Aloft: Canadian Rockies Aerial Photography
By Paul Zizka
Published by Rocky Mountain Books 2021
There are photographic books on the Canadian Rockies worthy of a few scans and there are superb books on the Canadian Rockies—such is Aloft. The title and subtitle offer the curious the visual nature of this bounty of a book. The photographs are, indeed, taken from above the Rockies and the photographer is very much aloft, the “Introduction” by Zizka worthy of a reflective read (as are his visual gifts).
The photographs taken reflect all the seasons in the Canadian Rockies and track the varied faces and forms of the Rockies in a sort of ordered journey, Rundle Range and Three Sisters near Canmore taking the lead and initial bow, Mount Assiniboine area stepping on stage to strut its sheer beauty. Then, it’s to Banff, Lake Minnewanka, Sulphur Mountain, Mount Louis and Mount Norquay ski hill bounties not to miss. The photographic journey turns northward to Castle Mountain, Sunshine Meadows (summer and winter on display), Bourgeau Lake, Shadow Lake, Storm Mountain and Shadow Lake Lodge next on the Rocky Mountain and Taylor Lake aloft tour. It was inevitable, of course, on the photographic overview of the Rockies that Lake Louise and Moraine Lake would be next to visit, their expansive and epic like grandeur worthy of multiple meditative moments. Those who have lingered and trekked in the area are amply rewarded by photographs of Eiffel Lake, Sentinel Pass, Lake Agnes (tea hut ever present), Temple, Victoria-Lefroy and Louise Ski Hill, of course. Lake Louise freezes in the winter and the shoveled Lake near Chateau is cleared and turned into rinks to skate on (many pleasant memories of skating on Louise in winter). Zizka has eloquently captured the golden beauty of the alpine larches in the early autumn, Abbot Hut above the higher tea hut suitable for many a night stay (such tales to be told from Abbot Hut). The photographic pilgrimage continues to the ever charming Lake O’Hara region with its rich and layered history, Yoho, many trails done there and Takakkaw Falls a place not to miss (many a night spent sleeping at the base of it). The turn is then made, ever aloft, to Kootenay National Park, the Icefields Parkway the journey ever northward from an aerial perspective, Bow Lake highlighted (treks taken from there worth the doing as is kayaking on the lake), Peyto Lake frontstaged (the starting point for the Wapta Traverse).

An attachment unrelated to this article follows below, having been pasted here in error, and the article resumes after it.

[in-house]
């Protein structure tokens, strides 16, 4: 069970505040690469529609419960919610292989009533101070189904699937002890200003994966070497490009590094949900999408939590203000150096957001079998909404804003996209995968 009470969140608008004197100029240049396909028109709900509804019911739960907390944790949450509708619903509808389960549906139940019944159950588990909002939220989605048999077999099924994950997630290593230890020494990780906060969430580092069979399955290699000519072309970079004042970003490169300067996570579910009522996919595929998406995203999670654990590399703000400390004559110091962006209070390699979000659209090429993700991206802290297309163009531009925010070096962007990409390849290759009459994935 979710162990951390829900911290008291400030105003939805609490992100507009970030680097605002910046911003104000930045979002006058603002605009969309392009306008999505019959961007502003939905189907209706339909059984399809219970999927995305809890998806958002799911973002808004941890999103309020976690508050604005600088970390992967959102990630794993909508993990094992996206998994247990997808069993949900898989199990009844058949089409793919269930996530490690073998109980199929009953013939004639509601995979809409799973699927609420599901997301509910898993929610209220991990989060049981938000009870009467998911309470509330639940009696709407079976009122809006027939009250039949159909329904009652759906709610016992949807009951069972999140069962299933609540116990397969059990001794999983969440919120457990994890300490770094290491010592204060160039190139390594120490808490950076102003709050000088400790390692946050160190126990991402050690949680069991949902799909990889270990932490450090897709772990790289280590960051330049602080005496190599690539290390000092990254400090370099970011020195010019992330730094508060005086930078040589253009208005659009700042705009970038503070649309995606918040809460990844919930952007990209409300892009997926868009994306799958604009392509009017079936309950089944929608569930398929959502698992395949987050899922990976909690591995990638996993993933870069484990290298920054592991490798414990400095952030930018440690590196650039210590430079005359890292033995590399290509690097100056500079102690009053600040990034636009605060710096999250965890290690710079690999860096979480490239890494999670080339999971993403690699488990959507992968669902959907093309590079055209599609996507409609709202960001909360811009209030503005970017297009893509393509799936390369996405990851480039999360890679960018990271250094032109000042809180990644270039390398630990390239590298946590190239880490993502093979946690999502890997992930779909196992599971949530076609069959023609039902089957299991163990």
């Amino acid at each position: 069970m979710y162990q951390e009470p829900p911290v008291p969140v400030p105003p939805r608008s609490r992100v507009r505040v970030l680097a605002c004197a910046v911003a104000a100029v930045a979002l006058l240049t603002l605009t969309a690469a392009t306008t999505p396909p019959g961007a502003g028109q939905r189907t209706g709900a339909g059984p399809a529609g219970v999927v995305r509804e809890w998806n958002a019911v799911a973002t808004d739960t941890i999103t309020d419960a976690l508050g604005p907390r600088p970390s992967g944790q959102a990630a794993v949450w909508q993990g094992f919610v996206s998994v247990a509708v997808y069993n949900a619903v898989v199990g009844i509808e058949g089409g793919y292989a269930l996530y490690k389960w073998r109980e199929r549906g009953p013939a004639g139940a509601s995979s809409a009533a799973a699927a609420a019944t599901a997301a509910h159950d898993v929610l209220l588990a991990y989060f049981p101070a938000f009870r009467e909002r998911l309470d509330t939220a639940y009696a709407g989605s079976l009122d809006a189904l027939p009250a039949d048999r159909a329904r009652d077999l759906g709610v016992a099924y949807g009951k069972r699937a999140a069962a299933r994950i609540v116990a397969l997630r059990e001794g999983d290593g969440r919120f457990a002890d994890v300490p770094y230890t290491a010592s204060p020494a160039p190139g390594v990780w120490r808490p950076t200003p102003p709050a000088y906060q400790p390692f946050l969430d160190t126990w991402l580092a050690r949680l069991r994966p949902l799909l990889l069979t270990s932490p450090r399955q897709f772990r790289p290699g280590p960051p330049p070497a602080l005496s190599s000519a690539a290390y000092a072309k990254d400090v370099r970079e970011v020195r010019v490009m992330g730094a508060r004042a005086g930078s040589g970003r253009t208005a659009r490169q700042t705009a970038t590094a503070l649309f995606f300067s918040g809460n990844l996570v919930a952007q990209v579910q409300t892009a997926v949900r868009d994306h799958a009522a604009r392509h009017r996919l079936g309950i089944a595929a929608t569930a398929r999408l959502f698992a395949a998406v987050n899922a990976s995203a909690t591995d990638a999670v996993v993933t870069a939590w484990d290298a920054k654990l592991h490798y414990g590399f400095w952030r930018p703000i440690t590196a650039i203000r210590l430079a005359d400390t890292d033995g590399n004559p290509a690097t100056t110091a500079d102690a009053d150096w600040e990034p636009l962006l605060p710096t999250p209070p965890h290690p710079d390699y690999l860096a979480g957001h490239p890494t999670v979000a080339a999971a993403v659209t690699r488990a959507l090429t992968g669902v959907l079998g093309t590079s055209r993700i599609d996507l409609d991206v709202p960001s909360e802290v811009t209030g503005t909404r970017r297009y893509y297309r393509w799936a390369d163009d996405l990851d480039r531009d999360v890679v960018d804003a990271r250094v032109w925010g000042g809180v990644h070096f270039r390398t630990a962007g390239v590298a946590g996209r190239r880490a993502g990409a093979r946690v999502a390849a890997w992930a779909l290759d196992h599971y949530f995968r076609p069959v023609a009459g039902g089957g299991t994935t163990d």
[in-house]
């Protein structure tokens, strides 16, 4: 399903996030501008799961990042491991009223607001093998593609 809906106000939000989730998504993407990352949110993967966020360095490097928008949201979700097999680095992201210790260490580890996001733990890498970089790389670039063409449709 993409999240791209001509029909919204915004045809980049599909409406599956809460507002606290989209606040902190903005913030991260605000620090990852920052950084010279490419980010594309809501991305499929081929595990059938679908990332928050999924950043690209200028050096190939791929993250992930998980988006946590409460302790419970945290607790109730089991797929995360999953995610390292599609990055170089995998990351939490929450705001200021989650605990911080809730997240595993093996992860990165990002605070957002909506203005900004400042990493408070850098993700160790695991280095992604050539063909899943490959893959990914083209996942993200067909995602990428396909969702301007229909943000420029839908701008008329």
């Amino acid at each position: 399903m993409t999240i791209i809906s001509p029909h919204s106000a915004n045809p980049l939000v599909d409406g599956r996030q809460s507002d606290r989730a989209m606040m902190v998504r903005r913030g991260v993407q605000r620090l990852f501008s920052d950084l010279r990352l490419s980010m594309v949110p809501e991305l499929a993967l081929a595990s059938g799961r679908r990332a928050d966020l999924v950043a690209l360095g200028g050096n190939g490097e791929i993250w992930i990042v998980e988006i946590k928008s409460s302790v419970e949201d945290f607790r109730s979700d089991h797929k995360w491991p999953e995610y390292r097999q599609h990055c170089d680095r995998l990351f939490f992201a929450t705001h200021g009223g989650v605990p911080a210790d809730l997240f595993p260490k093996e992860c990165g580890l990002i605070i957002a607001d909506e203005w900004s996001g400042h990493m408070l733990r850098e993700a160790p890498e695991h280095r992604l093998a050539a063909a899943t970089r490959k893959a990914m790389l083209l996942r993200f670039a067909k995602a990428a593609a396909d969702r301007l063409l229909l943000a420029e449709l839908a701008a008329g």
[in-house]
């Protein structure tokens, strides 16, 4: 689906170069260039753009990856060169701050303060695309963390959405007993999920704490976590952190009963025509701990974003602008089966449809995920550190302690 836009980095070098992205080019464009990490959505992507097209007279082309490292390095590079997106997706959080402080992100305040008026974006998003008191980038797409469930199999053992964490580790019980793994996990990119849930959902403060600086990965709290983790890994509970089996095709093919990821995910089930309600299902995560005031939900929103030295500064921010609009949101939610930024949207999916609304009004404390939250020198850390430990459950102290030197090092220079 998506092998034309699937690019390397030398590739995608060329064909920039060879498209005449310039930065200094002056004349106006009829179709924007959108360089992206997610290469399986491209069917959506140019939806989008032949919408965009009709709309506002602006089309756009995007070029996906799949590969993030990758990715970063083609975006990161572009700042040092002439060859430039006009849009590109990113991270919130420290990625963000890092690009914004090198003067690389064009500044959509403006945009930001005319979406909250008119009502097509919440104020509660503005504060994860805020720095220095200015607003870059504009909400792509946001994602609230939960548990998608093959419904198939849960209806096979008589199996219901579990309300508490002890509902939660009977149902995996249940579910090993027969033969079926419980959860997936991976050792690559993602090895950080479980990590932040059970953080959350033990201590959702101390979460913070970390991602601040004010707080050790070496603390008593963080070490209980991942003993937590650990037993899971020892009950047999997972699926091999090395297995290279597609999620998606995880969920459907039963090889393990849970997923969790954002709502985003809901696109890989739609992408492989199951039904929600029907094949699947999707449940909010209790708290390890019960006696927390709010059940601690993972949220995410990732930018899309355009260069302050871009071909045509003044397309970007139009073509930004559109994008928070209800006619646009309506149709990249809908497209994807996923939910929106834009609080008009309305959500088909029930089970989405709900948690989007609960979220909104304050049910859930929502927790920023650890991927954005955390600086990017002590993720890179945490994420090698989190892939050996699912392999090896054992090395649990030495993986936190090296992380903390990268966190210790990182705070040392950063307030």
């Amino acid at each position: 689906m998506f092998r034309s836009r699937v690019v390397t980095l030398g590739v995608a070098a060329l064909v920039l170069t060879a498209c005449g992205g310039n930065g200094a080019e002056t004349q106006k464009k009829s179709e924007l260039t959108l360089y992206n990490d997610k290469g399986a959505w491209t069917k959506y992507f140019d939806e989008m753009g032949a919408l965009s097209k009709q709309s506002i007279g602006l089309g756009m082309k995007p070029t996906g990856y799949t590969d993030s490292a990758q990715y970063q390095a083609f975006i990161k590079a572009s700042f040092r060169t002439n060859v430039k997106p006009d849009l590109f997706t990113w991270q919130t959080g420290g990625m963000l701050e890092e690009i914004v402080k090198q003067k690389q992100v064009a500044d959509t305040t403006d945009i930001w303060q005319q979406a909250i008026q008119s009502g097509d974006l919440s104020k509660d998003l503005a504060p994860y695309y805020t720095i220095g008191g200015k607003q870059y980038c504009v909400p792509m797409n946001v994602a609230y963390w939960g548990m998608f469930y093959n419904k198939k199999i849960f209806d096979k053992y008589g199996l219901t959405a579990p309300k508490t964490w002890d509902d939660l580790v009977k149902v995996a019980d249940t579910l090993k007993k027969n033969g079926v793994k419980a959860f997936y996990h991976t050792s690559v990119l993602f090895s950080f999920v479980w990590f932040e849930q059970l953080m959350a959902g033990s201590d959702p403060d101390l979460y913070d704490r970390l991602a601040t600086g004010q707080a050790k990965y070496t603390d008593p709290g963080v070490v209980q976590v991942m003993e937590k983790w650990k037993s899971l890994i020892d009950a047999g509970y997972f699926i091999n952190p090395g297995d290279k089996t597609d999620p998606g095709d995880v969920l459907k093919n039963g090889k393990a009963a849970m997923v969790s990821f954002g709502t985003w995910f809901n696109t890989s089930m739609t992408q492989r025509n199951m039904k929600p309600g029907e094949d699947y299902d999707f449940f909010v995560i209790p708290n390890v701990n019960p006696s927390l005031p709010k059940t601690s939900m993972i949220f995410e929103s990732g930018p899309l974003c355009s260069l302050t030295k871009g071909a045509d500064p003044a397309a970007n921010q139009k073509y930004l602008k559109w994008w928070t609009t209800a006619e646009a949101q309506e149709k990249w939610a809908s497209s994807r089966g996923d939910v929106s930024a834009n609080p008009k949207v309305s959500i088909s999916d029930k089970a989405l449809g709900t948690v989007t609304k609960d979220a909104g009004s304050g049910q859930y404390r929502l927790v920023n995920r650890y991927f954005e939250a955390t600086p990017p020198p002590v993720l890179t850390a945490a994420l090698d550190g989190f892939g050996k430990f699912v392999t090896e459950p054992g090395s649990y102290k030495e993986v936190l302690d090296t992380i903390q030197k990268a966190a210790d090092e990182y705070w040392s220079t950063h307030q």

The aerial overview maintains a northwards flight, Saskatchewan and Athabasca Glaciers illuminated, crevasses noted and Mount Athabasca (climb worth the effort) duly noted, tourist trips part of the photographic package. Jasper National Park, rightly so, comes into attractive and compelling hue, Fortress Lake, Hooker Icefield and Chisel Peak but tasters and teasers. But, to Jasper and Edith Cavell, Fairmont, Chevron and Ramparts, Tonquin Valley and Amethyst Lakes photographs not to miss (nor, in the Rockies, treks not to miss). Humber Provincial Park is given its prominent places as is Mount Alberta and the ever attractive Maligne Lake, Mt. Robson and Berg Lake next on the agenda as Jasper is left behind.
There is much more that could be said about this photographic and aerial overview of the Canadian Rockies, but for those who have done many of the trips in the area, skated, skied, trekked, hiked and climbed many of the peaks, Aloft is a memory massager and reminder of the vast, compelling, immense and perennial appeal of the Canadian Rockies. Aloft is certainly worth the purchase and the photographs, descriptions and vividness of the tour a journey not to miss.
“Aloft: Canadian Rockies Aerial Photography” by Paul Zizka. Rocky Mountain Books, 2021; 224 Pages; Retail Hardcover $45.00; ISBN: 9781771603973